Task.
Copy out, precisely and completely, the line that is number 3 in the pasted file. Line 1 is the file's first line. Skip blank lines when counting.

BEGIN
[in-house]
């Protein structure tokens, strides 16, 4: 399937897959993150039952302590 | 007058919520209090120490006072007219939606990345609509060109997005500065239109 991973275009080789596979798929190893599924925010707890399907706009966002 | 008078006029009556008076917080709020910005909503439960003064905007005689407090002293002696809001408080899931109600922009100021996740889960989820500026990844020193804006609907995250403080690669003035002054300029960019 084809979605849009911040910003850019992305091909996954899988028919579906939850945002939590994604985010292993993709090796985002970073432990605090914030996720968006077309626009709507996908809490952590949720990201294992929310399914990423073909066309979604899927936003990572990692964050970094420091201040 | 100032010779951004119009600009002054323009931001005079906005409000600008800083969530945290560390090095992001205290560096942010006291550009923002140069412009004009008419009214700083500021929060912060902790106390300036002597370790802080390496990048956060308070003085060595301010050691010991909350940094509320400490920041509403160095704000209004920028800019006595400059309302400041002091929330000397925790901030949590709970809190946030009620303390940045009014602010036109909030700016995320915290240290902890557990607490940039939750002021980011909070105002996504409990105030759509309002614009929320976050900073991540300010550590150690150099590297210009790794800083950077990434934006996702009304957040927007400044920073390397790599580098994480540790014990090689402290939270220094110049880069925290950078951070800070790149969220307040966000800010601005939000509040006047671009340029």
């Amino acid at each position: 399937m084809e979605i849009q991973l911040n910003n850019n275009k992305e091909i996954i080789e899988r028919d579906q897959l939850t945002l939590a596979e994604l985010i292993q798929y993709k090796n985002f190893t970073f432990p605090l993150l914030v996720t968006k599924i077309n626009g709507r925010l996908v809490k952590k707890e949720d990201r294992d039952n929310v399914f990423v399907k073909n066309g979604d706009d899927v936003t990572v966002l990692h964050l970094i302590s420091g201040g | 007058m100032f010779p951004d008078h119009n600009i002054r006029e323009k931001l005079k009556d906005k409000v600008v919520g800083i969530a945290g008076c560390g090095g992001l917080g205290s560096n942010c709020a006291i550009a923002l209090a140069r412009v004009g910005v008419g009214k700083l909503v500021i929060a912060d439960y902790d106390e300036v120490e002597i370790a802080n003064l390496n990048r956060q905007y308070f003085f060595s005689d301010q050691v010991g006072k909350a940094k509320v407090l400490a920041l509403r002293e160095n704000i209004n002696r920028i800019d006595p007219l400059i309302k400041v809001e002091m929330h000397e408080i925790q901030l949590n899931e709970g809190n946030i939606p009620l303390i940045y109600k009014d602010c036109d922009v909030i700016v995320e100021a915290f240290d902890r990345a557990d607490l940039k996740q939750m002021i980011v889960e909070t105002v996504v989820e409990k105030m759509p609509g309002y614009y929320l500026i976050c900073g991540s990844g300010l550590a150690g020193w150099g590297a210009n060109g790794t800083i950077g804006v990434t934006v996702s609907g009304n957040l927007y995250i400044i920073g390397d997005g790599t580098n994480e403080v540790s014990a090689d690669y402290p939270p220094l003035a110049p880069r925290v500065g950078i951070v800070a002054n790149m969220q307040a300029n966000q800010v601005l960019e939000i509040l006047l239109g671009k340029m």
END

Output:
């Amino acid at each position: 399937m084809e979605i849009q991973l911040n910003n850019n275009k992305e091909i996954i080789e899988r028919d579906q897959l939850t945002l939590a596979e994604l985010i292993q798929y993709k090796n985002f190893t970073f432990p605090l993150l914030v996720t968006k599924i077309n626009g709507r925010l996908v809490k952590k707890e949720d990201r294992d039952n929310v399914f990423v399907k073909n066309g979604d706009d899927v936003t990572v966002l990692h964050l970094i302590s420091g201040g | 007058m100032f010779p951004d008078h119009n600009i002054r006029e323009k931001l005079k009556d906005k409000v600008v919520g800083i969530a945290g008076c560390g090095g992001l917080g205290s560096n942010c709020a006291i550009a923002l209090a140069r412009v004009g910005v008419g009214k700083l909503v500021i929060a912060d439960y902790d106390e300036v120490e002597i370790a802080n003064l390496n990048r956060q905007y308070f003085f060595s005689d301010q050691v010991g006072k909350a940094k509320v407090l400490a920041l509403r002293e160095n704000i209004n002696r920028i800019d006595p007219l400059i309302k400041v809001e002091m929330h000397e408080i925790q901030l949590n899931e709970g809190n946030i939606p009620l303390i940045y109600k009014d602010c036109d922009v909030i700016v995320e100021a915290f240290d902890r990345a557990d607490l940039k996740q939750m002021i980011v889960e909070t105002v996504v989820e409990k105030m759509p609509g309002y614009y929320l500026i976050c900073g991540s990844g300010l550590a150690g020193w150099g590297a210009n060109g790794t800083i950077g804006v990434t934006v996702s609907g009304n957040l927007y995250i400044i920073g390397d997005g790599t580098n994480e403080v540790s014990a090689d690669y402290p939270p220094l003035a110049p880069r925290v500065g950078i951070v800070a002054n790149m969220q307040a300029n966000q800010v601005l960019e939000i509040l006047l239109g671009k340029m």